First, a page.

Eurasian Tree Sparrow
|Conservation status||Small population in North America more or less stable, probably has little impact on native birds. In Eurasia, widespread and abundant.|
|Family||Old World Sparrows|
|Habitat||Farmland, towns. In North America, fairly local in open country with scattered bushes and trees, also in some suburban and city areas. In Europe and Asia, found in many kinds of semi-open habitats, woodland edges, towns, farms.|
Forages mostly while hopping on the ground. May also feed up in shrubs or trees at times. Often forages in small flocks.
4-6, rarely up to 8. White to grayish white, marked with brown. Incubation is by both parents, about 13-14 days. Young: Both parents feed the nestlings. Young leave the nest about 12-14 days after hatching, may be fed by parents for another week. One pair of adults may raise 2 or 3 broods per year.
Both parents feed the nestlings. Young leave the nest about 12-14 days after hatching, may be fed by parents for another week. One pair of adults may raise 2 or 3 broods per year.
Mostly seeds and insects. Diet in North America is not known in detail, but undoubtedly includes the seeds of various weeds and grasses, also waste grain in fields. Also eats many insects, perhaps especially in summer.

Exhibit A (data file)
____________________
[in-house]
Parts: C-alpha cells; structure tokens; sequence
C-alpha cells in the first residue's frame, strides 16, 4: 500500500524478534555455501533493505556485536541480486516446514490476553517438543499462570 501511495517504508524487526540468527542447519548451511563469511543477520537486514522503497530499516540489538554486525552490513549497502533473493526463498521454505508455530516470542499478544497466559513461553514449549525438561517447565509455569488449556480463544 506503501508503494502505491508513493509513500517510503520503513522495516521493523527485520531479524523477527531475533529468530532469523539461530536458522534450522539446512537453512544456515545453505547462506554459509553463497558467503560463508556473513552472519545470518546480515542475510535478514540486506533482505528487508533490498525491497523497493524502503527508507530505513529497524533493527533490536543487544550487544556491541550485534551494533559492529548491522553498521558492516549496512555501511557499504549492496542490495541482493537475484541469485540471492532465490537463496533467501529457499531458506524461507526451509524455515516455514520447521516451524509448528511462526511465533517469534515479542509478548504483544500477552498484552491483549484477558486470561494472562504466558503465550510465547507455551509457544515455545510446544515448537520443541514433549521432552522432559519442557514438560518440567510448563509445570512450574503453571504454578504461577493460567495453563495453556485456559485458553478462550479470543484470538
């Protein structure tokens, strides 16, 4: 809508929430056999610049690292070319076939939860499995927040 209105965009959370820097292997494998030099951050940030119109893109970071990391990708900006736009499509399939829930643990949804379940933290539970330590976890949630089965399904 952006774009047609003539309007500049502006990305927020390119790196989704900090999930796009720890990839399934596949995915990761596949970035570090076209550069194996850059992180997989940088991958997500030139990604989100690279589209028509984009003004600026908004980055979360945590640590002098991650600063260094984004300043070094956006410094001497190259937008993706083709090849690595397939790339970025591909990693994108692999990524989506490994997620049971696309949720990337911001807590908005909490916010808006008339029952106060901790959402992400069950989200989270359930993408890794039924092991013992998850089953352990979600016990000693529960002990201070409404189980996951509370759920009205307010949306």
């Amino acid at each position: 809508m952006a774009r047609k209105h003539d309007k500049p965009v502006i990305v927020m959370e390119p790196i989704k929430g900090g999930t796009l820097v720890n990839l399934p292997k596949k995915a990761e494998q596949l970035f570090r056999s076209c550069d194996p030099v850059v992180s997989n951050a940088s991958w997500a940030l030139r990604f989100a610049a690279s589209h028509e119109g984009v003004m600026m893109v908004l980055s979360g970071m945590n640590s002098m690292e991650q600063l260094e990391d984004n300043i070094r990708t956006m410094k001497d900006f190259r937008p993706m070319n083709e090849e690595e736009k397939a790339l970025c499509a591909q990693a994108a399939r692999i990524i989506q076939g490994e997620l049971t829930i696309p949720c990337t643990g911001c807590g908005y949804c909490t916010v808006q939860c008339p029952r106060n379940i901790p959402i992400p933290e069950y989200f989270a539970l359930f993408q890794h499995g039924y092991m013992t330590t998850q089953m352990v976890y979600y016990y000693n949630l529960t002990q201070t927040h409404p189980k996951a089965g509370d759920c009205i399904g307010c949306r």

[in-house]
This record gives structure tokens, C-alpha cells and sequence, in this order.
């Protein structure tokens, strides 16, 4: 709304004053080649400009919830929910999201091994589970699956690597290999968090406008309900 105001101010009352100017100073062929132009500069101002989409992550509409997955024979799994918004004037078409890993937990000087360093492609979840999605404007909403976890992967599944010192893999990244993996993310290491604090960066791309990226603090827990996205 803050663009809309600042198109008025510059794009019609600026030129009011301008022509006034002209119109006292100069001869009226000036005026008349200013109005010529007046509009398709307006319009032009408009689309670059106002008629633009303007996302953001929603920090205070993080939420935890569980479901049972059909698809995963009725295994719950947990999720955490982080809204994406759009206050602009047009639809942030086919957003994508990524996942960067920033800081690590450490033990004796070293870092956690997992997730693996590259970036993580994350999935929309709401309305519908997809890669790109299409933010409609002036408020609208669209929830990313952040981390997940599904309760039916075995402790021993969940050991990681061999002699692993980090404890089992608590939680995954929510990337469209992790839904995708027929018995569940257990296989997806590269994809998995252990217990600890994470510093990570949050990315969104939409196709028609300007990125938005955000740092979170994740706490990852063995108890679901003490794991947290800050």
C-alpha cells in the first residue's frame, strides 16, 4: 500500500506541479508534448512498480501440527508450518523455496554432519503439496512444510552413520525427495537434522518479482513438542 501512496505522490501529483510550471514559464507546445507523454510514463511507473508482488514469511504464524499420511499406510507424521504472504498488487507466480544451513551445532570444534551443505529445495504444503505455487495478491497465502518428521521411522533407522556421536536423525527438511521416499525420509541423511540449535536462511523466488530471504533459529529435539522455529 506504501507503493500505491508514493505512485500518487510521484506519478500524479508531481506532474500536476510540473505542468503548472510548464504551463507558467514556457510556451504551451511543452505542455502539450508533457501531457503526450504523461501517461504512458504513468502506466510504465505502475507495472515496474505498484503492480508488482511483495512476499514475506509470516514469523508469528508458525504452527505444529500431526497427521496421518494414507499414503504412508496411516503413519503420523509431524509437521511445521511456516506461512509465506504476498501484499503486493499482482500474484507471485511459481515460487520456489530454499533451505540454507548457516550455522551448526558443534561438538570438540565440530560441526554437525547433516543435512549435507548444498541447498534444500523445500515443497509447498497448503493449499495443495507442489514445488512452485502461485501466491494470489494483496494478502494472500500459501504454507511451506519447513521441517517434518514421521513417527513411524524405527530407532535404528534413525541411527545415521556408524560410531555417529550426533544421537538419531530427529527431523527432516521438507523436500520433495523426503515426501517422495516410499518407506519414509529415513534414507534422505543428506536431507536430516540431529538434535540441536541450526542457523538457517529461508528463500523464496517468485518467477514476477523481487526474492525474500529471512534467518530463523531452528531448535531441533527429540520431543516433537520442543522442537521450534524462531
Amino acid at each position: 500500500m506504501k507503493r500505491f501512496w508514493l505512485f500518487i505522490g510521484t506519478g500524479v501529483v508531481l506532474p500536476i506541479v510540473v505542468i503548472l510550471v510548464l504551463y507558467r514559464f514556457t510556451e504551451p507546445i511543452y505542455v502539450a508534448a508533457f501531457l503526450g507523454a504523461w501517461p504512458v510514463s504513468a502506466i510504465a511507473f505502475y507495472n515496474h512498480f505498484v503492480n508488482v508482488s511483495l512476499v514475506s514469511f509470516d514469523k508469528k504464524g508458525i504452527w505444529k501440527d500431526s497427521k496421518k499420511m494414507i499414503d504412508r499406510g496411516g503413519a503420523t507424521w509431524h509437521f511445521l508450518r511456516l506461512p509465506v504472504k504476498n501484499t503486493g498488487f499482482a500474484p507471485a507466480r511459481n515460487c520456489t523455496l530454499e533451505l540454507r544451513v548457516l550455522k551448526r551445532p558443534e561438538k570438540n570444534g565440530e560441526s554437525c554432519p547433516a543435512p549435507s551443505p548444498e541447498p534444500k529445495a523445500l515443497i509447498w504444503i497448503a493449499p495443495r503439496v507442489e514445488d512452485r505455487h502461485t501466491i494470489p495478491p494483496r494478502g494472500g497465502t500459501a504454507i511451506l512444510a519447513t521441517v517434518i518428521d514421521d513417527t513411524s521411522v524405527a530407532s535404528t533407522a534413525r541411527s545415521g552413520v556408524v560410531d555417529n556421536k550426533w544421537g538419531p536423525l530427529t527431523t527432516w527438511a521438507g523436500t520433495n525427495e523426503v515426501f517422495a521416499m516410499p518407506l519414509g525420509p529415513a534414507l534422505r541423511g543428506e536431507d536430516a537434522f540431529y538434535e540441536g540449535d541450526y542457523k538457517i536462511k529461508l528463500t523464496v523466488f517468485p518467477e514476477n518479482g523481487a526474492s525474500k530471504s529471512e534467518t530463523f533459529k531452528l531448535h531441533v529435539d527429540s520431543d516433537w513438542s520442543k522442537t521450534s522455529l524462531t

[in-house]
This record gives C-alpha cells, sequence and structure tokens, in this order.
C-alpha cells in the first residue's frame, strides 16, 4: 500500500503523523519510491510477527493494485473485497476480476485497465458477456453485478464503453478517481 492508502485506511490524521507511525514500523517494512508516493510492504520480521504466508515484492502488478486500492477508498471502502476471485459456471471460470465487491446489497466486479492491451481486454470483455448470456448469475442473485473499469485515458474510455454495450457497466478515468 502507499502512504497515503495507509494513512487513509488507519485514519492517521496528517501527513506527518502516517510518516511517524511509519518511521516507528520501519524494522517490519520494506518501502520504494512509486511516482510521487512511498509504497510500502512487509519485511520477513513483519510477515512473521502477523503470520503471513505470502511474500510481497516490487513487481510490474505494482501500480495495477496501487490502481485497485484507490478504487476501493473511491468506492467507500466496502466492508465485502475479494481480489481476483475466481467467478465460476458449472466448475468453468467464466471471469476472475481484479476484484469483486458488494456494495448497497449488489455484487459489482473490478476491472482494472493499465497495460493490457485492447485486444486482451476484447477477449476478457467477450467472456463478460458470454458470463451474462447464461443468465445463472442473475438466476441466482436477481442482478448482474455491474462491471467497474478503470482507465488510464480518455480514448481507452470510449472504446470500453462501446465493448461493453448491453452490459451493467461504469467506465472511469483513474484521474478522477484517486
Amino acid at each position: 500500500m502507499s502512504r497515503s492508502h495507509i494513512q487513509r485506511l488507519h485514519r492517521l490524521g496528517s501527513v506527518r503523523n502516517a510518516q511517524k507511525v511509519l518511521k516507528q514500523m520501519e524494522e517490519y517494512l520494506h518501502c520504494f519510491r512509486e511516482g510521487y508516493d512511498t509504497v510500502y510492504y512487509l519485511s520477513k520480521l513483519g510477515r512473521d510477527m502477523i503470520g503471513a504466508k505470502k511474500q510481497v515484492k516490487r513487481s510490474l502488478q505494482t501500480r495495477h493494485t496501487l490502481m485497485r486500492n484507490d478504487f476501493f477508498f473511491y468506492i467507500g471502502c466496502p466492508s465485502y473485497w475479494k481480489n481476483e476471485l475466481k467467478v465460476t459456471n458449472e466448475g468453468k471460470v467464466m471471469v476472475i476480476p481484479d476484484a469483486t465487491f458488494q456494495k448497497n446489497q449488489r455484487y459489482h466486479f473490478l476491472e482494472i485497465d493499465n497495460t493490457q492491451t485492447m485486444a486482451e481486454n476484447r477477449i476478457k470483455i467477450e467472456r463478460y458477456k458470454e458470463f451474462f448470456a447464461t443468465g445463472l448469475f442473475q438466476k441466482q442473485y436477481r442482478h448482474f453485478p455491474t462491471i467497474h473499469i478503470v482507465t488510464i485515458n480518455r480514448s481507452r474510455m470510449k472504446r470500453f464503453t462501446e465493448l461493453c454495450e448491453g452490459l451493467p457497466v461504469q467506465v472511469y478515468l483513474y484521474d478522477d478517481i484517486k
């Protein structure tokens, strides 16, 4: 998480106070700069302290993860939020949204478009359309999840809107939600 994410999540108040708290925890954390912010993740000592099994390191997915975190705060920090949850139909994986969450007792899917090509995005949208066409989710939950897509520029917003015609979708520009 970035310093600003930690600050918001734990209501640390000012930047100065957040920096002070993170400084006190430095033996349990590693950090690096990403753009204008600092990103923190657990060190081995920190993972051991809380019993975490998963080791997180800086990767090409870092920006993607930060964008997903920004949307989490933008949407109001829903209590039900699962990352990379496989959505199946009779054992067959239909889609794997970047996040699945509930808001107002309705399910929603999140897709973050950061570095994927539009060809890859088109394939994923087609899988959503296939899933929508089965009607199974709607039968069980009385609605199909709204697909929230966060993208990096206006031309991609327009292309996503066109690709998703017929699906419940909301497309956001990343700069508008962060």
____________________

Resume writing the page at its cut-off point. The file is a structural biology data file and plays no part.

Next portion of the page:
Some adults may remain in pairs at all seasons, or pairs may form well before nesting season starts. Nest: Placed inside a cavity, such as a natural hollow in tree, old woodpecker hole, birdhouse, or hole in building or under eaves. Unlike House Sparrow, seldom or never builds nest in open branches. Nest (probably built by both parents) is a bulky mass of grass, weeds, straw, trash, sometimes lined with feathers.
Illustration © David Allen Sibley.
Learn more about these drawings.
Text © Kenn Kaufman, adapted from
Lives of North American Birds
Download Our Bird Guide App
Some northern populations in Eurasia are migratory, but those in North America are permanent residents.
See a fully interactive migration map for over 450 bird species on the Bird Migration Explorer.Learn more
Songs and CallsLoud chirping, similar to that of House Sparrow.
Learn more about this sound collection.
How Climate Change Will Reshape the Range of the Eurasian Tree Sparrow
Audubon’s scientists have used 140 million bird observations and sophisticated climate models to project how climate change will affect this bird’s range in the future.
Zoom in to see how this species’s current range will shift, expand, and contract under increased global temperatures.
Climate threats facing the Eurasian Tree Sparrow
Choose a temperature scenario below to see which threats will affect this species as warming increases. The same climate change-driven threats that put birds at risk will affect other wildlife and people, too.